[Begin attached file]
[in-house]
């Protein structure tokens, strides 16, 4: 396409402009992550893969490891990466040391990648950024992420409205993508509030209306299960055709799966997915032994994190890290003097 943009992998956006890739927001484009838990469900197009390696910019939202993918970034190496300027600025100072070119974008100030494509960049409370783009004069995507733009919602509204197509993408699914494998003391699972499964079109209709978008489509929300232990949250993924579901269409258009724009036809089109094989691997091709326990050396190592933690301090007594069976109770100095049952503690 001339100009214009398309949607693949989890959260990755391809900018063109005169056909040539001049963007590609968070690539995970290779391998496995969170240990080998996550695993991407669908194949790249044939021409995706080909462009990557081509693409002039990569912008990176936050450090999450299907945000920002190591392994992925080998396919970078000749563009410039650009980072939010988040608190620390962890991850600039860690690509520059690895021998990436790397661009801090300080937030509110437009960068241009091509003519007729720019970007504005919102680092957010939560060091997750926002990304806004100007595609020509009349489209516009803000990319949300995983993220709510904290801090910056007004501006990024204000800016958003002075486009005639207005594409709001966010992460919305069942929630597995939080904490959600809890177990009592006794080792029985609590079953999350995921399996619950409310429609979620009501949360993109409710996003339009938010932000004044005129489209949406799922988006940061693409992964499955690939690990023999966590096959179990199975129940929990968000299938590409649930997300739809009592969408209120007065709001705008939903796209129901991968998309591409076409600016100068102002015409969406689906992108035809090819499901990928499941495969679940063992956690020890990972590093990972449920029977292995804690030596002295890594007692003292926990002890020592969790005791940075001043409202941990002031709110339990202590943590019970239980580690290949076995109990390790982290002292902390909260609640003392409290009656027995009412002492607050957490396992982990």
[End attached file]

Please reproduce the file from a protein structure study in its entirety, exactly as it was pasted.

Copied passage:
[in-house]
């Protein structure tokens, strides 16, 4: 396409402009992550893969490891990466040391990648950024992420409205993508509030209306299960055709799966997915032994994190890290003097 943009992998956006890739927001484009838990469900197009390696910019939202993918970034190496300027600025100072070119974008100030494509960049409370783009004069995507733009919602509204197509993408699914494998003391699972499964079109209709978008489509929300232990949250993924579901269409258009724009036809089109094989691997091709326990050396190592933690301090007594069976109770100095049952503690 001339100009214009398309949607693949989890959260990755391809900018063109005169056909040539001049963007590609968070690539995970290779391998496995969170240990080998996550695993991407669908194949790249044939021409995706080909462009990557081509693409002039990569912008990176936050450090999450299907945000920002190591392994992925080998396919970078000749563009410039650009980072939010988040608190620390962890991850600039860690690509520059690895021998990436790397661009801090300080937030509110437009960068241009091509003519007729720019970007504005919102680092957010939560060091997750926002990304806004100007595609020509009349489209516009803000990319949300995983993220709510904290801090910056007004501006990024204000800016958003002075486009005639207005594409709001966010992460919305069942929630597995939080904490959600809890177990009592006794080792029985609590079953999350995921399996619950409310429609979620009501949360993109409710996003339009938010932000004044005129489209949406799922988006940061693409992964499955690939690990023999966590096959179990199975129940929990968000299938590409649930997300739809009592969408209120007065709001705008939903796209129901991968998309591409076409600016100068102002015409969406689906992108035809090819499901990928499941495969679940063992956690020890990972590093990972449920029977292995804690030596002295890594007692003292926990002890020592969790005791940075001043409202941990002031709110339990202590943590019970239980580690290949076995109990390790982290002292902390909260609640003392409290009656027995009412002492607050957490396992982990």